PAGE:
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Google Maps adds aircraft, tricycles and skiers to cover all bases

Touts a billion monthly users ahead of WWDC

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Google has been singing the praises of its mapping projects, outlining plans for a fleet of aircraft to provide 3D city modeling, offline storage of detailed maps, using StreetView on skis and snowmobiles and the mapping national museums and monuments with backpack 360 degree cameras.

The Chocolate Factory went all out to impress on the assembled hacks the amount of time, effort and money Google is ploughing into its Maps service and Google Earth application. The timing is interesting; Next week Apple holds its Worldwide Developers Conference (WWDC) and is widely rumored to be announcing a break from Google Maps and the introduction of its own mapping service.

At the press conference in San Francisco Google said that it now had a billion monthly users for its Maps line and was investing heavily in moving the system onto ever more detailed coverage over the next three years, including an 3D mapping system called Tour Guide that would be created by hiring a fleet of aircraft to map cities containing 300 million people around the world with high resolution cameras shooting down at 45 degrees to capture building appearances.

Back on ground level, StreetView is also extending its reach, although hopefully Wi-Fi capture will now be switched off. Google's fleet of StreetView cars has covered five million miles of tarmac, creating an archive of 20 petabytes of information, and the company is now moving off-road.

StreetView cameras have been mounted on boats, trains, tricycles and even a snowmobile – in the latter case to map out the Vancouver Winter Olympics site. Brian McClendon, vice president of engineering for Google Maps, said he had added photographs from Antarctica to add that continent and Google's engineering director Luc Vincent showed off a backpack camera that he had taken skiing.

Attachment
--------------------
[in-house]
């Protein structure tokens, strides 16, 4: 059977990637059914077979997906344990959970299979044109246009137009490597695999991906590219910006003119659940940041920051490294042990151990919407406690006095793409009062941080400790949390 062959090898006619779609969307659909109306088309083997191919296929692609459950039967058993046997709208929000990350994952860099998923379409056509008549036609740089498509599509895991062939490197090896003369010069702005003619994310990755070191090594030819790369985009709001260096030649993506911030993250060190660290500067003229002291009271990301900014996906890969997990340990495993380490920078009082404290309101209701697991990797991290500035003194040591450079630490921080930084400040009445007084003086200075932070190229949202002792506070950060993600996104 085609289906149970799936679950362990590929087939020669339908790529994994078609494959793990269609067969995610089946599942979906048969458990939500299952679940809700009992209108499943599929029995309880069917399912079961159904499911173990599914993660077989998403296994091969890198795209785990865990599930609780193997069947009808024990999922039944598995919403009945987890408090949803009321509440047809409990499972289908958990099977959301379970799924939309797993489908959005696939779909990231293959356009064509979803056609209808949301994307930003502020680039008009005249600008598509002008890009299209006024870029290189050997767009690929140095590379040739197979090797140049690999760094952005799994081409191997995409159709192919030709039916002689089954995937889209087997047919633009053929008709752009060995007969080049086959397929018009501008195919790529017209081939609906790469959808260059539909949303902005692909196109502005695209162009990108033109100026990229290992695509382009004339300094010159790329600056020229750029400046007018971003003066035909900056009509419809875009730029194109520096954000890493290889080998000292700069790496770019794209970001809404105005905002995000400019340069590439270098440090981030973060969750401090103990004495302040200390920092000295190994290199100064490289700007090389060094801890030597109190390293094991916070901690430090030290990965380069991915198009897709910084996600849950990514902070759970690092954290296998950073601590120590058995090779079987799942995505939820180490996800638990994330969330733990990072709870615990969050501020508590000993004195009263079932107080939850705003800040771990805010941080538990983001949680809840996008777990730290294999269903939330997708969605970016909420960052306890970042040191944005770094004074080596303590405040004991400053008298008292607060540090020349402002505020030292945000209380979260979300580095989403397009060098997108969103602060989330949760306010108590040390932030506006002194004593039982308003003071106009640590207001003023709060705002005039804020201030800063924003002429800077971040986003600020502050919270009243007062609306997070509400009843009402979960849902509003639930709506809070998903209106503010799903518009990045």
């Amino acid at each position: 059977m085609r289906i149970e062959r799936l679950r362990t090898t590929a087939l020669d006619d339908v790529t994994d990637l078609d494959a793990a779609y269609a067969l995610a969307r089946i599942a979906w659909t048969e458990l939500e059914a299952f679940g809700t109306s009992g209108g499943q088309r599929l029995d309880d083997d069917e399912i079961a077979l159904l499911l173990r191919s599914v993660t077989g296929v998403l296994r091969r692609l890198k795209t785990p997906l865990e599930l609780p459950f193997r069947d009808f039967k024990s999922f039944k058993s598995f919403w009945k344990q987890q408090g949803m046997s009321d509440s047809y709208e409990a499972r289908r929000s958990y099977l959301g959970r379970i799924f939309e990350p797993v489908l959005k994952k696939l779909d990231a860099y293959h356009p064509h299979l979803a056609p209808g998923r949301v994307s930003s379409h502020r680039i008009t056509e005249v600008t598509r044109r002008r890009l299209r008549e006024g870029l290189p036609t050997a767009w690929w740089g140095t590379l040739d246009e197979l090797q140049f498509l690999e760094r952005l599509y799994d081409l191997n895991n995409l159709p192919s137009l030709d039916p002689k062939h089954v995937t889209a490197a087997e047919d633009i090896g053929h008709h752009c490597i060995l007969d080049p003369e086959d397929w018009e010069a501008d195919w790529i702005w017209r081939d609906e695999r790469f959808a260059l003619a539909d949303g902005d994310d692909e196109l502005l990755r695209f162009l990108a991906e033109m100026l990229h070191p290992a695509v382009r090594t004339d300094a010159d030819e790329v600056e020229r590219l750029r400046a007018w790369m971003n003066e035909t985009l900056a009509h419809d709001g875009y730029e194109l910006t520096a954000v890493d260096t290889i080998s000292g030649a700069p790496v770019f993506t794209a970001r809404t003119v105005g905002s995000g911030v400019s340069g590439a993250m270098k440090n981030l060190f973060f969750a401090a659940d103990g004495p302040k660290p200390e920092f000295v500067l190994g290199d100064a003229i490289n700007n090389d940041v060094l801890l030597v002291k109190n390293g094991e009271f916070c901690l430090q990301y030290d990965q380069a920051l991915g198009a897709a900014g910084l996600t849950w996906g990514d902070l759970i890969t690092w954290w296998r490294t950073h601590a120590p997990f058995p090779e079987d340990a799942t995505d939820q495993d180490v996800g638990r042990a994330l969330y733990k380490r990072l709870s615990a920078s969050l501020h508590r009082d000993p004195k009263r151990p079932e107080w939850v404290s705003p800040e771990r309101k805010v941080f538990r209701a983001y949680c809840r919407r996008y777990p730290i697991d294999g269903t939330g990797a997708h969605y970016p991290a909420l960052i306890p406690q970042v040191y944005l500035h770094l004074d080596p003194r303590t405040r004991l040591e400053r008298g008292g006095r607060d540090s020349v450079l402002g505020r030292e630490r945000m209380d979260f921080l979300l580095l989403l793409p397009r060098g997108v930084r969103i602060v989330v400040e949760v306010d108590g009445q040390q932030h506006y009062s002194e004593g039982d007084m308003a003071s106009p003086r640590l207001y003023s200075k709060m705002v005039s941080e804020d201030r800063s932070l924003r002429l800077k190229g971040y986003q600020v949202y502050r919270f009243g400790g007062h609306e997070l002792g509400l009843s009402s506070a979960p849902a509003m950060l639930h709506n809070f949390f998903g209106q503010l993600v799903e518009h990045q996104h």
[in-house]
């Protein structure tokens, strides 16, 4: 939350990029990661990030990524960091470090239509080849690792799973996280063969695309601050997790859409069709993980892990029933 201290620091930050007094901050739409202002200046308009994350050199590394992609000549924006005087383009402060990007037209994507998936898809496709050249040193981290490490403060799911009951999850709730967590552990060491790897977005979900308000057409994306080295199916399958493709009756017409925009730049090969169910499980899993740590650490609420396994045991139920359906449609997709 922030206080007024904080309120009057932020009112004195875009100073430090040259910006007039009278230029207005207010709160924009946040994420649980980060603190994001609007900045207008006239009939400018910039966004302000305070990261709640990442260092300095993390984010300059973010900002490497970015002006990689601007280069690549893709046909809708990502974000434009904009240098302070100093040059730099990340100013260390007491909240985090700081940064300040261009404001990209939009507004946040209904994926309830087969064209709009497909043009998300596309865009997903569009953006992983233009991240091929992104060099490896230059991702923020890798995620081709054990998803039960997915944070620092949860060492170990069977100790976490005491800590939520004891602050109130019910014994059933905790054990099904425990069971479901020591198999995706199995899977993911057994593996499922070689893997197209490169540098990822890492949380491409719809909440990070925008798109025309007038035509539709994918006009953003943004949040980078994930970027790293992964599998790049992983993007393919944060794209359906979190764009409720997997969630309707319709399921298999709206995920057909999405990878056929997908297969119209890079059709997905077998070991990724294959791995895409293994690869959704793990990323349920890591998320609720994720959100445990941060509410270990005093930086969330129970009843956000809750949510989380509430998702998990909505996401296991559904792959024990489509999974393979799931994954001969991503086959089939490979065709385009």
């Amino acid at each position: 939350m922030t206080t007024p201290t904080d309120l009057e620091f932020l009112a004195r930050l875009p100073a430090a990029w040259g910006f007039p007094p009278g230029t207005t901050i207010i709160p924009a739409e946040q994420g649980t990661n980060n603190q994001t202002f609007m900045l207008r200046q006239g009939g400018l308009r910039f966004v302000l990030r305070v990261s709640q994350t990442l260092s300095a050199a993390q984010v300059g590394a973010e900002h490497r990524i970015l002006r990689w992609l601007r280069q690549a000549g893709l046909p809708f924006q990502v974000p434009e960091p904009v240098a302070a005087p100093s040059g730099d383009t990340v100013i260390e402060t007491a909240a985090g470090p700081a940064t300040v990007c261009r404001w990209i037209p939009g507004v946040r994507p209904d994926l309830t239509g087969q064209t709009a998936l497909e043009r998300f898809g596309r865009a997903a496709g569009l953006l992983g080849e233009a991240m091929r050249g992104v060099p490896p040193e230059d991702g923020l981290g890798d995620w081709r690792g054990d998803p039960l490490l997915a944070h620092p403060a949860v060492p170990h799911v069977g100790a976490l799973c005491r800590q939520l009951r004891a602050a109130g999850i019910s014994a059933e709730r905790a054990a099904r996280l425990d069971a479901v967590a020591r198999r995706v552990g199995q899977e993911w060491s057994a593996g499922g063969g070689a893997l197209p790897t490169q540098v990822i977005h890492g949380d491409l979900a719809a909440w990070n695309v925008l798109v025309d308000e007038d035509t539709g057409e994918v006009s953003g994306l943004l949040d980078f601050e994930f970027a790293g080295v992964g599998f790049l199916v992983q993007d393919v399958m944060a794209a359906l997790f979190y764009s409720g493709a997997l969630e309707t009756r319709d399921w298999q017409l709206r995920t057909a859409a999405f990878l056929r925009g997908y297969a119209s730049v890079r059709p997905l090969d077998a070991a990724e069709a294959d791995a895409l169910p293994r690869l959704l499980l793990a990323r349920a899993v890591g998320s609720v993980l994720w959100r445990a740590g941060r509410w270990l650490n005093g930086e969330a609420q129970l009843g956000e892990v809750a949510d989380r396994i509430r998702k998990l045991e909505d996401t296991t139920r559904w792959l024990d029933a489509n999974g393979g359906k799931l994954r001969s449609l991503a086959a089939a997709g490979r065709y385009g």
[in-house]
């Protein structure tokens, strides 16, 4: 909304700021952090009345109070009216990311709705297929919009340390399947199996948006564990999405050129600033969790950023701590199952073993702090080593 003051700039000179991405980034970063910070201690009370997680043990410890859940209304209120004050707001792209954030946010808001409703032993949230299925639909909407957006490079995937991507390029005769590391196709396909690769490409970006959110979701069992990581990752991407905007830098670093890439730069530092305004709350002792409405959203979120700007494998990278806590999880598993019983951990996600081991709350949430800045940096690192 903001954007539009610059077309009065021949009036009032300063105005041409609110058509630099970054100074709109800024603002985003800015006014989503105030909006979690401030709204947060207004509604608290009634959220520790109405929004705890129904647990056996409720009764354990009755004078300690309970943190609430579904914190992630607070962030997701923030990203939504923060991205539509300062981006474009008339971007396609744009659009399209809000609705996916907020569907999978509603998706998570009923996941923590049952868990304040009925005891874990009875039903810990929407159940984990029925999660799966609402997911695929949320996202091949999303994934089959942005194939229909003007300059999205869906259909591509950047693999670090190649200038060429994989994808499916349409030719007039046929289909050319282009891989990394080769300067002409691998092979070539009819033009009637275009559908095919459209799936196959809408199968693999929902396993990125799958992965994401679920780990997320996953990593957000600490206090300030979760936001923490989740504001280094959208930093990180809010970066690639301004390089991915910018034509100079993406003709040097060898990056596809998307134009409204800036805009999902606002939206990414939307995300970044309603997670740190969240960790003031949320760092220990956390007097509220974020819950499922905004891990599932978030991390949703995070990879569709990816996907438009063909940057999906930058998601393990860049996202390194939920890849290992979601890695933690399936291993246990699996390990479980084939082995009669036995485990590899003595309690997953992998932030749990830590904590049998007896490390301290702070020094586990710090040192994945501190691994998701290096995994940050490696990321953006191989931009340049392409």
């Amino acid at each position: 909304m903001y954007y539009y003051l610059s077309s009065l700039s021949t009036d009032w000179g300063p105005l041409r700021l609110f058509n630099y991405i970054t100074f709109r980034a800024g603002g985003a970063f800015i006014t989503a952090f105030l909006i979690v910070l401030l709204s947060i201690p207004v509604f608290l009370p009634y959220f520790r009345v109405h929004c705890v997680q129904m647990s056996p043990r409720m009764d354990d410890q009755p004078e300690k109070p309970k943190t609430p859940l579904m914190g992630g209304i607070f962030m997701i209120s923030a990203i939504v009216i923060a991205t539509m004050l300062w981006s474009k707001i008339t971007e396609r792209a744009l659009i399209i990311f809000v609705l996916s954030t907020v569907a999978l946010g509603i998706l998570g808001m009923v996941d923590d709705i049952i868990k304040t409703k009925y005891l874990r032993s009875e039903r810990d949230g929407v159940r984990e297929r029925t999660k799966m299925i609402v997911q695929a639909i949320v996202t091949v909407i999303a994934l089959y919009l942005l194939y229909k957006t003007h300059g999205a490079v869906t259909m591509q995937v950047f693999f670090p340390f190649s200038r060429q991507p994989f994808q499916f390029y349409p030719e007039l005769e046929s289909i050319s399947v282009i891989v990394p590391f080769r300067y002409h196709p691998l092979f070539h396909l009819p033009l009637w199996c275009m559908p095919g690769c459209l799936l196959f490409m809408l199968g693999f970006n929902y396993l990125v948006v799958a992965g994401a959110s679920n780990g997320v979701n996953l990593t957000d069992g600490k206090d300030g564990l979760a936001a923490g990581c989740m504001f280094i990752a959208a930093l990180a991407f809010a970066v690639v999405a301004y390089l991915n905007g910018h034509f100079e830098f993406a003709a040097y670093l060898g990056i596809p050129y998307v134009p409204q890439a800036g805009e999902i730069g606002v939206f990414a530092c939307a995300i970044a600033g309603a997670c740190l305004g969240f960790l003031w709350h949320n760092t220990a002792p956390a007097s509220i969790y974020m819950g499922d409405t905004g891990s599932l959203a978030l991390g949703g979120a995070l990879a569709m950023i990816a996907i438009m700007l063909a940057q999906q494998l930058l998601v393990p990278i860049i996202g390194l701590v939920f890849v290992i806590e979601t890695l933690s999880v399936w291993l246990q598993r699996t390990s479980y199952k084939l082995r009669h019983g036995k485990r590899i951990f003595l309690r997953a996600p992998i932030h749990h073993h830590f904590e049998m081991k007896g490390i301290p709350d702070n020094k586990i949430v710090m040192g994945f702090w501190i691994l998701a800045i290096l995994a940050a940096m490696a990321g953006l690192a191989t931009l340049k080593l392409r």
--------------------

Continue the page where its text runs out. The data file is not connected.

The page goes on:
Google skiing camera

Google's Luc Vincent destroys the French reputation for being stylish in the ski slopes

Museums and national monuments will also be scanned but there are limits. McClendon ruled out the use of remote drones to capture footage, saying that the use of such aircraft was still being sorted out and it was a "can of worms" Google didn't want to get into.

Travelers who are worried about getting skinned on roaming data charges will also be able to download maps in the next few months. These can cover street-by-street detail and will work with GPS systems to finally replace paper maps, according to one Google team member. But this feature is only available to Android users, with nothing for the iPhone crowd.

And that's the rub of today's media jamboree. If Apple does announce its own mapping service at WWDC then Google wants to remind everybody how good it is beforehand, and the timing and scale of the press conference suggests the company takes the threat seriously and is making sure it gets its defense in first.

Could Apple produce a mapping service that could beat the detail of Google Maps next week? Quite frankly the answer is no. But it could build a good enough service, and there's little benefit in Cook's crew playing nice with Google since the Chocolate Factory appears to have crippled mapping functions for iOS users. Apple's first response emerged in March, when OpenStreetMaps data turned up in iOS's photo-tagging feature.

In the face of repeated questions McClendon resolutely stonewalled on the reasons for this. "There's a lot of differences between what's possible on different platforms but we want all services on all platforms," was all he told El Reg.

Given the amount of time and money Google has ploughed into mapping systems you can understand why it wouldn't give all the fruits of that labor to Apple for free, using it instead as a selling point for Android. While the operating system is doing very well at the low end of the market, Google is eyeing high-spending Apple users and looking to offer extra goodies to tempt them. ®

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